On Aug. 2, Canadian Foreign Minister Chrystia Freeland said she was “very alarmed” that Saudi authorities jailed award-winning human rights activist Samar Badawi, and the next day, her department said it was “gravely concerned” about Badawi and scores of other activists recently placed behind bars. Both statements called for the dissidents to be released. Since Sunday, Saudi authorities have expelled Canada’s ambassador, frozen future trade with the country and said they will relocate thousands of government-funded Saudi students at Canadian universities.
“This behavior is so unlike what we would have seen in Saudi Arabia before King Abdullah died … there would have been no statement at all from the old Saudi Arabia,” said Perry Cammack, an Obama-era State Department official, referring to the era before King Salman took the throne in 2016 and brought with him his son, now-Crown Prince Muhammed bin Salman.
There are precedents for harsh Saudi reactions to Western government condemnation. In 2015, Riyadh got Sweden’s business elite to successfully pressure its center-left government over a minister’s complaint that the Saudi flogging of a blogger was “medieval,” and the kingdom slashed business with Germany earlier this year over a German official saying it treated neighboring Lebanon as “a pawn.” And Saudi columnist Mohammed Alsulami argued to HuffPost that his country had particular reasons to react to the Canadian comments because they demanded an action (releasing the activists) and addressed a domestic issue (rather than a regional one, such as President Donald Trump’s December 2017 demand for Saudi humanitarian relief in Yemen).
But former U.S. officials are united in skepticism of the claim that this level of squabble was merited over Canada’s use of the word “concerned,” a classic Western favorite to signal attention without major condemnation.
“There’s nothing different or unique about the Canadian statements,” Price told HuffPost. “It’s an insane, epic overreaction,” former U.S. ambassador to Israel Daniel Shapiro wrote on Twitter.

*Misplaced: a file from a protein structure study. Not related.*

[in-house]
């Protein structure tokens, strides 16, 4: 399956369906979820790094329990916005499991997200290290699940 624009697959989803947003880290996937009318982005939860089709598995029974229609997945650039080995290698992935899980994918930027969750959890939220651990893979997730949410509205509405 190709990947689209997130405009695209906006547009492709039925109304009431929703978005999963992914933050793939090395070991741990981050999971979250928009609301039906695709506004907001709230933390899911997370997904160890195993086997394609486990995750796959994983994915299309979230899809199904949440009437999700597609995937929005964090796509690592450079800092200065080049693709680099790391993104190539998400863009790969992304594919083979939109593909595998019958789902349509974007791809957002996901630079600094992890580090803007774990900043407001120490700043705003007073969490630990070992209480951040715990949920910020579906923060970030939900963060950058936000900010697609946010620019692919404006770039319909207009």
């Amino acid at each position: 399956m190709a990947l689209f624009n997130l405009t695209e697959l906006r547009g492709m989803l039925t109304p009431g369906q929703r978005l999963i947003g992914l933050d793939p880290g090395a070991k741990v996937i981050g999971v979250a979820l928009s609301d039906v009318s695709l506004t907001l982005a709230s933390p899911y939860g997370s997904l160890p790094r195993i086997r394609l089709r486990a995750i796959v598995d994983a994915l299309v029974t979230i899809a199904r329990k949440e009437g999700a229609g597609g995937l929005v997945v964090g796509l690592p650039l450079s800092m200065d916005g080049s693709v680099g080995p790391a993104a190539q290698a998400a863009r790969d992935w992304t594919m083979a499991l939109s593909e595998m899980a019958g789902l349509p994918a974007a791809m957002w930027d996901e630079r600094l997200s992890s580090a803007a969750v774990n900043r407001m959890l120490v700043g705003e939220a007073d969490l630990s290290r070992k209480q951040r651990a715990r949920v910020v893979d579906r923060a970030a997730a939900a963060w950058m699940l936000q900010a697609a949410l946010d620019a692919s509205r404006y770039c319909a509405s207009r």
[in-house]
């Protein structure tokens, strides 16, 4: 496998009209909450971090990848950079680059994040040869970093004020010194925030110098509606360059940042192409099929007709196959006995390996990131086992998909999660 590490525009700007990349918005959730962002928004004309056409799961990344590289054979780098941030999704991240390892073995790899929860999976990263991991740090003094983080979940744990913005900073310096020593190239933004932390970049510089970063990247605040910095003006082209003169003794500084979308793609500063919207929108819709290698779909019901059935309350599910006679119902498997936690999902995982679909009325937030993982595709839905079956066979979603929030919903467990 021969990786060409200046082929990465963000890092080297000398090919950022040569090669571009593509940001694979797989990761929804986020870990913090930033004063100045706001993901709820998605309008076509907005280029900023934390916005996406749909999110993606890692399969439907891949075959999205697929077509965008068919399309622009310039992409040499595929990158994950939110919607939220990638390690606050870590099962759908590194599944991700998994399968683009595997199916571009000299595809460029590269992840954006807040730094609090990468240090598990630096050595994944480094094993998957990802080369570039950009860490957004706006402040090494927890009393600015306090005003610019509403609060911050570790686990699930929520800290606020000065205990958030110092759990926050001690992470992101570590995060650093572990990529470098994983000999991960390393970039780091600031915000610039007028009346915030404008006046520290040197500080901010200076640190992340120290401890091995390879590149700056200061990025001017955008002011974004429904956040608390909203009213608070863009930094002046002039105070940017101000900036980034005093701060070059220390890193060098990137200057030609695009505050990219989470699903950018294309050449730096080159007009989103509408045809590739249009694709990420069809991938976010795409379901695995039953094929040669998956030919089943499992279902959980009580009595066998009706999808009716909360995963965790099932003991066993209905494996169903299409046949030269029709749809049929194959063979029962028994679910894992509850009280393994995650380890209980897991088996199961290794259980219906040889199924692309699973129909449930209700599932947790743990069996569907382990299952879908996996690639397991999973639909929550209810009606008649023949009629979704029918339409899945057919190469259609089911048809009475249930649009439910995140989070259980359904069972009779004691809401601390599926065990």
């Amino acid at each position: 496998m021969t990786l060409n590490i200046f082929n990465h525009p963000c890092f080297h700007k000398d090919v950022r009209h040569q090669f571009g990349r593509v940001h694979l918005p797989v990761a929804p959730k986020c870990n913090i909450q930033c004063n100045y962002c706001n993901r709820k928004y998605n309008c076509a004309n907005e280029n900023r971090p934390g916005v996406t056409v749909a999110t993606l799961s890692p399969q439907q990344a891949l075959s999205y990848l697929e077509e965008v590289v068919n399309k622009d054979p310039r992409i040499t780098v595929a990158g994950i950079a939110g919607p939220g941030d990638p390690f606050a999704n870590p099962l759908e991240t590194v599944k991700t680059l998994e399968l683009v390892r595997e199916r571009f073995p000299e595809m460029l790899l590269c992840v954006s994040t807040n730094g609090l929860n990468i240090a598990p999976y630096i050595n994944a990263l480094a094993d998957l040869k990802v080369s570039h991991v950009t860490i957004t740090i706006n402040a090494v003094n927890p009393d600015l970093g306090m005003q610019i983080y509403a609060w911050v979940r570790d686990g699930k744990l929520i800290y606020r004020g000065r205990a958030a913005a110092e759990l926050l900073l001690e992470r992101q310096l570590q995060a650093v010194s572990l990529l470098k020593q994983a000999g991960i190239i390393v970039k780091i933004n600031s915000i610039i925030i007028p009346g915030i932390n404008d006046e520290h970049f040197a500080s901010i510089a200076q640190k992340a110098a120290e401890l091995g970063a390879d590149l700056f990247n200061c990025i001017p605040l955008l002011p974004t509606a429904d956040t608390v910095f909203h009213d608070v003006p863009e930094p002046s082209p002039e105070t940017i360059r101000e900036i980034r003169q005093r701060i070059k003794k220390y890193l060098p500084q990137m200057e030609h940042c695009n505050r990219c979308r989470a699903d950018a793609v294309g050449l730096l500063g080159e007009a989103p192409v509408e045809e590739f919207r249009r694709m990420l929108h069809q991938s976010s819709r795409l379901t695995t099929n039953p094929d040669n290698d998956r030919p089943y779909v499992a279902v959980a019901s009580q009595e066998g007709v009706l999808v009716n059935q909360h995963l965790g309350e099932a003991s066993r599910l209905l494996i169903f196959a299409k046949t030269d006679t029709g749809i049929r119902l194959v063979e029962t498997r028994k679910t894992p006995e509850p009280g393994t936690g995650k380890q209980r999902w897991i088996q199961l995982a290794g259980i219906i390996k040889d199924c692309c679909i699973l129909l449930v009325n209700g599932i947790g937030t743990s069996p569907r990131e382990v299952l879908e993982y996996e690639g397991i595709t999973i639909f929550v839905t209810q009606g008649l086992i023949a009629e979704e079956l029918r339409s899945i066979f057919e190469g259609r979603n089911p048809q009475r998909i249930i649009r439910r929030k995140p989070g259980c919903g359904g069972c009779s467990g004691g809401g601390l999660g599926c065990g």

To Price, what’s different is the signaling from Washington under Trump, who’s praised crackdowns and personally bashed Canadian Prime Minister Justin Trudeau. The former Obama aide is involved in a progressive advocacy group ― he’s got a perspective. Some Canadian analysts, however, publicly agree, particularly after the State Department remarks.
That sense of impunity suggests ramifications far beyond a dispute between two countries that don’t have a huge amount to do with each other anyway. While the U.S. could easily adopt a tougher line under future administrations, per Price, the Saudi government will for the foreseeable future likely seek fresh ways to flex its muscles ― continuing a trend of failing to learn from foreign policy misses that is worrying experts and investors.
“There is a much deeper question about what this means for Saudi Arabia’s trajectory,” Cammack said. “This kind of impetuosity and overreaction in my mind doesn’t necessarily bode well.”
A pro-Saudi Twitter account shocked online observers of the fight on Monday by posting (and then soon deleting) a graphic that appeared to show a plane heading toward the Toronto skyline in a grim echo of the 9/11 attacks. Even more bizarre, and dramatic, consequences of the new attitude might lie ahead.